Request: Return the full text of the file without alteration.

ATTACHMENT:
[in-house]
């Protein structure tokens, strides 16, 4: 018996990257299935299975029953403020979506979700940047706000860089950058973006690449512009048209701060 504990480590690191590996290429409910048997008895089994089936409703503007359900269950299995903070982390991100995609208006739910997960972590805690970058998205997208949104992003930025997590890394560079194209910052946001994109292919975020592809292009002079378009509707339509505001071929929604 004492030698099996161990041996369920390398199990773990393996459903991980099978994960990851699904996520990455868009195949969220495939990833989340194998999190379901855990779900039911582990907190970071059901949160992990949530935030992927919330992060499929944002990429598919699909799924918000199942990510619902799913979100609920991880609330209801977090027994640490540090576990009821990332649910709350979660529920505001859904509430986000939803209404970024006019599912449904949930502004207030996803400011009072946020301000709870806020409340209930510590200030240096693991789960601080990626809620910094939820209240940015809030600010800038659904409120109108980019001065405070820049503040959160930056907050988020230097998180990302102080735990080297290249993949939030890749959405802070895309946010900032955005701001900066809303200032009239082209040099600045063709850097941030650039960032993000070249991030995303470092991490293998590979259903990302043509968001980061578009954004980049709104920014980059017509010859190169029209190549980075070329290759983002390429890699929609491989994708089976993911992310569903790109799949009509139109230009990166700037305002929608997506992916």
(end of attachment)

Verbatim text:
[in-house]
């Protein structure tokens, strides 16, 4: 018996990257299935299975029953403020979506979700940047706000860089950058973006690449512009048209701060 504990480590690191590996290429409910048997008895089994089936409703503007359900269950299995903070982390991100995609208006739910997960972590805690970058998205997208949104992003930025997590890394560079194209910052946001994109292919975020592809292009002079378009509707339509505001071929929604 004492030698099996161990041996369920390398199990773990393996459903991980099978994960990851699904996520990455868009195949969220495939990833989340194998999190379901855990779900039911582990907190970071059901949160992990949530935030992927919330992060499929944002990429598919699909799924918000199942990510619902799913979100609920991880609330209801977090027994640490540090576990009821990332649910709350979660529920505001859904509430986000939803209404970024006019599912449904949930502004207030996803400011009072946020301000709870806020409340209930510590200030240096693991789960601080990626809620910094939820209240940015809030600010800038659904409120109108980019001065405070820049503040959160930056907050988020230097998180990302102080735990080297290249993949939030890749959405802070895309946010900032955005701001900066809303200032009239082209040099600045063709850097941030650039960032993000070249991030995303470092991490293998590979259903990302043509968001980061578009954004980049709104920014980059017509010859190169029209190549980075070329290759983002390429890699929609491989994708089976993911992310569903790109799949009509139109230009990166700037305002929608997506992916």